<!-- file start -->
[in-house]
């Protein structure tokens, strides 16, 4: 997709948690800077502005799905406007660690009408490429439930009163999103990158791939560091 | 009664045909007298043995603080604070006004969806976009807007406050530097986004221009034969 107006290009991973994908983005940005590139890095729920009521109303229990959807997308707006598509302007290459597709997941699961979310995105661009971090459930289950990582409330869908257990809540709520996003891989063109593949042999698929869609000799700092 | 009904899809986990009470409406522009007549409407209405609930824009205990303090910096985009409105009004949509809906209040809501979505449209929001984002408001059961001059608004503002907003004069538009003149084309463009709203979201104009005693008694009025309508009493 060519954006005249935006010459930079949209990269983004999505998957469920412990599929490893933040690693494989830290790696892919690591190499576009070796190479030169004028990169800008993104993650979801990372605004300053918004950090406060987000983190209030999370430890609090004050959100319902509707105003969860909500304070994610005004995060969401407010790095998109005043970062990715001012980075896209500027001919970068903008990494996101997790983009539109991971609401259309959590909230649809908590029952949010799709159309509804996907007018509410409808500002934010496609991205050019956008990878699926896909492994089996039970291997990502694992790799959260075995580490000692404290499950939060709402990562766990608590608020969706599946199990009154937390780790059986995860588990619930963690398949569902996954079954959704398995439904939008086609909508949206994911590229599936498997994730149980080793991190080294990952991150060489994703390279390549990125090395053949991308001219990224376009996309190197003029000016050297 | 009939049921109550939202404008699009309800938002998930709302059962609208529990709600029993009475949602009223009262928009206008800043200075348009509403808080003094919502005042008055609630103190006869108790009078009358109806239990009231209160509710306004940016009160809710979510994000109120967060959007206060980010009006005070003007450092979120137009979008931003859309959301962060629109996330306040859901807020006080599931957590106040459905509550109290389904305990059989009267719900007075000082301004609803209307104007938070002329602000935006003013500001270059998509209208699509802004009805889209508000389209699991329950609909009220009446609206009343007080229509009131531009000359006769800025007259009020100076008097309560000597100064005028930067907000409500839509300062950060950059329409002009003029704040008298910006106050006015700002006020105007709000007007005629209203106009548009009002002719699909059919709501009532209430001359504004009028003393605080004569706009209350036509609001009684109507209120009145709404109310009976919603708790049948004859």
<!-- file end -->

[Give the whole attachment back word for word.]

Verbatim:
[in-house]
């Protein structure tokens, strides 16, 4: 997709948690800077502005799905406007660690009408490429439930009163999103990158791939560091 | 009664045909007298043995603080604070006004969806976009807007406050530097986004221009034969 107006290009991973994908983005940005590139890095729920009521109303229990959807997308707006598509302007290459597709997941699961979310995105661009971090459930289950990582409330869908257990809540709520996003891989063109593949042999698929869609000799700092 | 009904899809986990009470409406522009007549409407209405609930824009205990303090910096985009409105009004949509809906209040809501979505449209929001984002408001059961001059608004503002907003004069538009003149084309463009709203979201104009005693008694009025309508009493 060519954006005249935006010459930079949209990269983004999505998957469920412990599929490893933040690693494989830290790696892919690591190499576009070796190479030169004028990169800008993104993650979801990372605004300053918004950090406060987000983190209030999370430890609090004050959100319902509707105003969860909500304070994610005004995060969401407010790095998109005043970062990715001012980075896209500027001919970068903008990494996101997790983009539109991971609401259309959590909230649809908590029952949010799709159309509804996907007018509410409808500002934010496609991205050019956008990878699926896909492994089996039970291997990502694992790799959260075995580490000692404290499950939060709402990562766990608590608020969706599946199990009154937390780790059986995860588990619930963690398949569902996954079954959704398995439904939008086609909508949206994911590229599936498997994730149980080793991190080294990952991150060489994703390279390549990125090395053949991308001219990224376009996309190197003029000016050297 | 009939049921109550939202404008699009309800938002998930709302059962609208529990709600029993009475949602009223009262928009206008800043200075348009509403808080003094919502005042008055609630103190006869108790009078009358109806239990009231209160509710306004940016009160809710979510994000109120967060959007206060980010009006005070003007450092979120137009979008931003859309959301962060629109996330306040859901807020006080599931957590106040459905509550109290389904305990059989009267719900007075000082301004609803209307104007938070002329602000935006003013500001270059998509209208699509802004009805889209508000389209699991329950609909009220009446609206009343007080229509009131531009000359006769800025007259009020100076008097309560000597100064005028930067907000409500839509300062950060950059329409002009003029704040008298910006106050006015700002006020105007709000007007005629209203106009548009009002002719699909059919709501009532209430001359504004009028003393605080004569706009209350036509609001009684109507209120009145709404109310009976919603708790049948004859």